Earplugs? Really?

Honestly, I have to admit this Independence Day will be the first time I have considered if my family and I should wear ear plugs.  (Brief pause for Audiologists gasping. haha)  I am a new team member at Centers for Hearing Care and I am learning an incredible amount from our fantastic staff, including that much of what I thought I knew about hearing in general is wrong! Yes, I admit it, WRONG!  There are many causes of hearing loss to which I had no idea about, as well as the effects untreated hearing loss can have on someone. Actually, I could go on and on about all the things that have amazed me since I started here, but I will save it for another blog post.

Seriously, I know fireworks are loud, but earplugs and earmuffs? Really?????

I can now tell you the research shows a resounding YES!!!!!

I used to see parents who had their children wearing earmuffs to watch fireworks and would think, “Good for them for being overly cautious! It isn’t that big of a deal though, and I’m not “THAT kind of Mom” who sweats the small stuff (especially with three kids and the youngest of these being two crazy boys)!”  Now I realize, the only nonsensical thing is that the parents weren’t protecting their ears as well!

We DON’T reach an age where our hearing is no longer affected by loud sounds and we certainly NEVER reach an age where our hearing isn’t important and greatly affecting the quality of our lives! Therefore, ear plugs and ear muffs may not be fashionable, however, if you ask me, I would definitely rather spend 20 min wearing them and being “THAT Mom” that makes her family wear them too, then the rest of my life wishing I had!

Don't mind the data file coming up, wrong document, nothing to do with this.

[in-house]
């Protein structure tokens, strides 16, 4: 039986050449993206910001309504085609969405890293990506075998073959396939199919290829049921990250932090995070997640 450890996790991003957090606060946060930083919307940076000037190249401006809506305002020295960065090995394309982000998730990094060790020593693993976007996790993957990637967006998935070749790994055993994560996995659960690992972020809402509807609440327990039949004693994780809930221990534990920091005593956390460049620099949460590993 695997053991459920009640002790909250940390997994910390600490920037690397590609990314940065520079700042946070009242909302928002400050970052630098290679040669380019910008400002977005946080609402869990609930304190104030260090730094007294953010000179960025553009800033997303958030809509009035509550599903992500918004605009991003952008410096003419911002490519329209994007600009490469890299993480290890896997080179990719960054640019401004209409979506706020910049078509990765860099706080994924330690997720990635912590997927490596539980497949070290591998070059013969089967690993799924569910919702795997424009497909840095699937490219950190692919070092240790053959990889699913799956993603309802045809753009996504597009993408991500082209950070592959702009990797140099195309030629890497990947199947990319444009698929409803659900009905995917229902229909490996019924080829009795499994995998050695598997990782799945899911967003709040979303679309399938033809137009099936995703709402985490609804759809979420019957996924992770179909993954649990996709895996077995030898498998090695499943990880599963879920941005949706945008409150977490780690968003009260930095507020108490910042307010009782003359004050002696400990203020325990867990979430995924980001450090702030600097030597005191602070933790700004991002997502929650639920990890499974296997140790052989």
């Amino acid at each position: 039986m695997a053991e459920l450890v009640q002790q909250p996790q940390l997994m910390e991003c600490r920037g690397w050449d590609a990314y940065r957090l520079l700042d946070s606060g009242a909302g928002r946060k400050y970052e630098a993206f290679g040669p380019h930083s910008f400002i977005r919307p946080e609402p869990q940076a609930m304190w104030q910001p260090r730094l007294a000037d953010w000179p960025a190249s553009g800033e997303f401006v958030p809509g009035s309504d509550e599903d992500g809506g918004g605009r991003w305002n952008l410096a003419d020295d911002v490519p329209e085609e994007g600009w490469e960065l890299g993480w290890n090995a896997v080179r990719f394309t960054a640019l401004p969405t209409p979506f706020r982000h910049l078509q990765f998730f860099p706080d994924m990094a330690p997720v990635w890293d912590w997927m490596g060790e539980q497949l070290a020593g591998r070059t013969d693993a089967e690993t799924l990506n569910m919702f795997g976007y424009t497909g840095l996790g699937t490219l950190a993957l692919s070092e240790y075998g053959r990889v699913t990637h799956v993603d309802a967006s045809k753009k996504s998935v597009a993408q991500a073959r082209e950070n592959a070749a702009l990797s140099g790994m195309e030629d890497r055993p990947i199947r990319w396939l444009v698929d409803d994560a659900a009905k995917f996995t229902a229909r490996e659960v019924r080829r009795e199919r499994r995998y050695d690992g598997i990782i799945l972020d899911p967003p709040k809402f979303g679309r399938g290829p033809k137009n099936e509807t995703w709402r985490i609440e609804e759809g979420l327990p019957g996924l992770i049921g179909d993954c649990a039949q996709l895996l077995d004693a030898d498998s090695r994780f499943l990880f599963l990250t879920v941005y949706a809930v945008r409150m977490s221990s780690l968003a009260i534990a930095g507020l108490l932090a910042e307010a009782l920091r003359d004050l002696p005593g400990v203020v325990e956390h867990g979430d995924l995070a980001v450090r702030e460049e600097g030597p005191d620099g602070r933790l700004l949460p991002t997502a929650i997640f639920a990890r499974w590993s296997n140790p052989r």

Please celebrate safely with your loved ones this holiday weekend and every day!  ?

Below is some of the information I had no idea about….

Have You Heard???

Sounds louder than 85db can cause PERMANENT hearing loss.

For a point of reference, here are some common summer sounds and their decibel (dB) levels:

  • Rustling leaves: 10 dB
  • A whisper: 30 dB
  • Humming of a fridge: 40 dB
  • A conversation: 60 dB
  • Busy street traffic: 70 dB
  • Vacuum cleaner: 80 dB
  • Lawn mower: 90 dB

And now … how fireworks and other loud noises measure up:

  • Fireworks for spectators at 800 feet away: 88 to 126 dB
  • Fireworks at 3 feet away: 150 dB
  • Chainsaw: 100 dB
  • Front row of a rock concert, Maximum output of some MP3 players: 110 dB
  • Jet plane take off: 120 dB
  • Jackhammer: 130 dB
  • Motorcycles, firearms, small firearms: 120 to 150 dB

Stephanie Adams

Community Relations Coordinator